Popular

31
Dec 19

TOMCRAFT – “Loneliness”

FT + Popular16 comments • 1,704 views

#953, 10th May 2003

Artwork for the single Loneliness by TomcraftAndrea Martin’s “Share Your Love” is an attractively crafted 1998 R&B tune about loving a philanderer. She opens with a sad idea, “Happiness seems to be loneliness, and loneliness killed my world / How could you guess, when you’re only thinking of yourself, and how you look to other girls”. In Martin’s song, she develops the feeling, but Tomcraft, a German DJ, saw the potential in the lines as a pure moment.

28
Dec 19

BUSTED – “You Said No”

Popular18 comments • 1,532 views

#952, 3rd May 2003

While Busted enjoy a warm second career on the reformation circuit, time hasn’t always been kind to the hairy-palmed pop-punk they kicked off with. The line between cheekiness and creepiness has shifted in the last fifteen years, and a song like “Britney” (“Tracking you down on the internet / Cos I ain’t seen you naked yet”) was likely on the wrong side to begin with.

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18
Dec 19

ROOM 5 ft OLIVER CHEATHAM – “Make Luv”

Popular17 comments • 1,547 views

#951, 5th April 2003

The sound of a subgenre on its deathbed. We’ve had some good times with filter-disco, or French touch, or whatever you want to call this woozy sound. At its best the filter effect worked like shades in a solar eclipse, a hazy distancing effect protecting you from druggy emotion too bright and stark to confront head-on.

“Make Luv” is the sound long past its best, though. Everything about the record feels half-arsed, as if adequacy was the aim. (It’s achieved, not that it matters.) The name of the act – a disguise for Italian house producer Junior Jack – the title, the earthbound trundle of the sounds, even the origin of its popularity in an ad for tacky lad’s deodorant Lynx… it could all have been designed to feel as devitalised as possible, a set of words and images entirely free of resonance. Poor Oliver Cheatham, sampled to give the record its hooks and spine, ends up just another part of the listless whole. “I like to party,” he sings, and then, in case you thought he might be staking a claim on a life of devil-may-care hedonism, “everybody does.” Well, quite.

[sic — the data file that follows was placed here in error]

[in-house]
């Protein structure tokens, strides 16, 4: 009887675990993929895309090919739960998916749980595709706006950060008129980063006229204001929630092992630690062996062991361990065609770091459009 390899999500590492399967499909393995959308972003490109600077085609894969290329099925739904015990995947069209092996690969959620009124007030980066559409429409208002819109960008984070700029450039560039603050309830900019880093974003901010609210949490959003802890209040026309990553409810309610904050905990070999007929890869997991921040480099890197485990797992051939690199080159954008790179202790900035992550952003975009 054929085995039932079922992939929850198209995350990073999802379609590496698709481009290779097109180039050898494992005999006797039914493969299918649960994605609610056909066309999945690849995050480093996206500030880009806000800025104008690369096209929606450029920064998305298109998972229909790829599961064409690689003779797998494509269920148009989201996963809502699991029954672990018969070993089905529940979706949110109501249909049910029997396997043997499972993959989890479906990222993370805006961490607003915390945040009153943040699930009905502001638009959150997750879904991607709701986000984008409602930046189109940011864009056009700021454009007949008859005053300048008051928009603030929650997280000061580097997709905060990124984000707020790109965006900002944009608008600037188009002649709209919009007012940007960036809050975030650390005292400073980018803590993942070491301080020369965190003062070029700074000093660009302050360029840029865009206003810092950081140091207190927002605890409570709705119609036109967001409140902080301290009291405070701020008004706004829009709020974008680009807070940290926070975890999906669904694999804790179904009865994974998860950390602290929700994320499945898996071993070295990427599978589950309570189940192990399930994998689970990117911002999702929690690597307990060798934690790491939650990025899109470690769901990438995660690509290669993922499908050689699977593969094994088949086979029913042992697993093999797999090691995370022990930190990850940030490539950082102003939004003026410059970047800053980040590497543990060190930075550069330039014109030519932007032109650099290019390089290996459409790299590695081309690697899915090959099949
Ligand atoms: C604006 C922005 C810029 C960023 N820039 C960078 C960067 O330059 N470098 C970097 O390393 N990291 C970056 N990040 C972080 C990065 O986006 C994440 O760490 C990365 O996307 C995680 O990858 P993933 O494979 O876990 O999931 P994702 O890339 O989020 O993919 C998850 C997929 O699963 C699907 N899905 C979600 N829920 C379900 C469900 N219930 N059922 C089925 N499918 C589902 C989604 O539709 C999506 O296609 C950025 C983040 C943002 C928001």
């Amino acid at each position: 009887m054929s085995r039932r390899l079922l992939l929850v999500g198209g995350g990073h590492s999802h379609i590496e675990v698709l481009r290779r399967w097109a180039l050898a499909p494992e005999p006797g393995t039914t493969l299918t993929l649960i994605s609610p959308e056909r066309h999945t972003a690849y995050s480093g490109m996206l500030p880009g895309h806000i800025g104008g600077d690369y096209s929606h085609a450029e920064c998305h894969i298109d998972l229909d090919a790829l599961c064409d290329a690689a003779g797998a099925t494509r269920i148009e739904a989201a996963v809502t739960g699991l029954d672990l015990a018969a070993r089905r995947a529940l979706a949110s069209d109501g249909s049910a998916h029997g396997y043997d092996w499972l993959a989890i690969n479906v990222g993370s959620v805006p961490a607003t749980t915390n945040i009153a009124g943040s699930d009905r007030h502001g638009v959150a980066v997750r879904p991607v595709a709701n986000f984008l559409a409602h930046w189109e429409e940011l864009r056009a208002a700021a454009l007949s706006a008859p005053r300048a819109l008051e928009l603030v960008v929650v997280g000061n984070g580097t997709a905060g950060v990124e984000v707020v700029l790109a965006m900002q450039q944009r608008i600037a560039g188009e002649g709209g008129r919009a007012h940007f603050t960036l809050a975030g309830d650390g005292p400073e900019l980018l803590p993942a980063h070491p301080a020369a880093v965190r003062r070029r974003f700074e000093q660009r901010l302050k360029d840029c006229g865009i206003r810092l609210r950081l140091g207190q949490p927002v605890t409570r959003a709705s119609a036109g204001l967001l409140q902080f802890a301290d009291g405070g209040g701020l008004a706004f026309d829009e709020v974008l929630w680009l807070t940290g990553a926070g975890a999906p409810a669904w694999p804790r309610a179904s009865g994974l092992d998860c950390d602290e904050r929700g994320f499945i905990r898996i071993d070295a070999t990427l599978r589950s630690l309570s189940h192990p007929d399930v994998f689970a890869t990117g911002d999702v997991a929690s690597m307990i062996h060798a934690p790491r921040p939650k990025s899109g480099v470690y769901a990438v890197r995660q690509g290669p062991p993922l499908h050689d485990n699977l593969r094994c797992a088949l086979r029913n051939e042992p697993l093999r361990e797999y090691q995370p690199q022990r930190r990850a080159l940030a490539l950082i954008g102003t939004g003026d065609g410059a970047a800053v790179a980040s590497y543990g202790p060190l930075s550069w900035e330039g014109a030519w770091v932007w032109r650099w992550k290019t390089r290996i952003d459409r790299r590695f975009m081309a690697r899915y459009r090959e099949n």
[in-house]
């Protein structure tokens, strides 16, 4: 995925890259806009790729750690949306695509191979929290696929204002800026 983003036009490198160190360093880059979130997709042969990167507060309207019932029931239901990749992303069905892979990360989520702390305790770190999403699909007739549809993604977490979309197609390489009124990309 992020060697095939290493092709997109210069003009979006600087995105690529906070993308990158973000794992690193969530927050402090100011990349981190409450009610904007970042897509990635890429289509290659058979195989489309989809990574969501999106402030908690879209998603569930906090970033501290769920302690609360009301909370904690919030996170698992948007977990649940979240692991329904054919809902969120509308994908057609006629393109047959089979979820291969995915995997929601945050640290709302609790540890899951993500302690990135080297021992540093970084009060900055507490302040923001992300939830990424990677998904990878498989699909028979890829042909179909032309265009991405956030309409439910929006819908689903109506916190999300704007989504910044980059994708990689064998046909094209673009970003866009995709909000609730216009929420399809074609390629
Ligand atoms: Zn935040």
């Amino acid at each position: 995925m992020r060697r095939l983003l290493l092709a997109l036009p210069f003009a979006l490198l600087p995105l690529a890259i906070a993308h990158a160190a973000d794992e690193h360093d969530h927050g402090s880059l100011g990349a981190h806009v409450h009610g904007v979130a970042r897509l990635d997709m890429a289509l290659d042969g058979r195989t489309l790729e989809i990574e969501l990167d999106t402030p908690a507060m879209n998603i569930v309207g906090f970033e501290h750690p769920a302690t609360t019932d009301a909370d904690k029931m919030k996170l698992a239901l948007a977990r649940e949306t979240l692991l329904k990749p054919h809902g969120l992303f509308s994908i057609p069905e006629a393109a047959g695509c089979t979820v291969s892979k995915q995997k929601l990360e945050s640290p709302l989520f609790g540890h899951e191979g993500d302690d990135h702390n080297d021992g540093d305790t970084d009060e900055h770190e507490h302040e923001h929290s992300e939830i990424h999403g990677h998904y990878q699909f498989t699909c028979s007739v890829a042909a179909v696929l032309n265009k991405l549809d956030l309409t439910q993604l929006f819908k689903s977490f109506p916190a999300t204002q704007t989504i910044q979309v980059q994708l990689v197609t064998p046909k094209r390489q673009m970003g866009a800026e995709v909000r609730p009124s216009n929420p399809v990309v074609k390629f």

17
Dec 19

GARETH GATES ft THE KUMARS – “Spirit In The Sky”

Popular13 comments • 1,595 views

#950, 22nd March 2003

This is Comic Relief getting back to its roots – a familiar song, disrupted by the comic turn. I never watched the Kumars, and the clips I looked at for research don’t make me feel I missed too much – a take on the fake chat show subgenre, cosy enough to be long-running (i.e., it didn’t make idiots of its guests). This single mirrors the set-up – Gareth is the bemused outsider, Sanjeev the earnest wannabe, the rest of the family scuppering his plans and his “big sitar solo” in their bustling eagerness to get involved. And the cast get stuck in to the concept with professional gusto. Fun is being had, though perhaps not by you.

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27
Nov 19

CHRISTINA AGUILERA – “Beautiful”

Popular13 comments • 2,554 views

#949, 8th March 2003

One of the notable things about “Beautiful” is that having written it, Linda Perry wanted to keep it for a proposed solo career – it was one of her “personal” songs. So the question is – would the song make more sense sung by a woman staring down forty, her big hit a decade gone, in a business that’s notoriously unforgiving to women who age? Is its scenario – panic’s sudden grab at the throat – one that transfers?

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22
Oct 19

T.A.T.U. – “All The Things She Said”

Popular23 comments • 3,348 views

#948, 8th February 2003

Nobody could claim that time and changing norms have rendered t.A.T.u. problematic; they were glaringly, undeniably skeevy from the off. Executive producer Ivan Shapovalov – who masterminded the duo’s anime schoolgirl look and teenage lesbians on the run schtick – seems like a more honestly sleazy Malcolm McLaren (Bow Wow Wow edition). All the trolling, none of the philosophy.

To which Shapovalov might say, well, you let me get away with it. His follow-up to t.A.T.u. was niqab-wearing “terrorist pop star” N.A.T.O., a bit of Islamophobic pantomime. It touched on much rawer symbols and taboos and the project was a flop. With t.A.T.u., on the other hand – conceived in the year “….Baby One More Time” smashed charts worldwide – the group were surrounded by a teenpop culture where suggestions of underage sex worked like a black market currency. If time has changed how t.A.T.u feel, it’s by shrinking the measurable difference between them and the pop that surrounded them. Shapovalov was just saying the quiet part loud.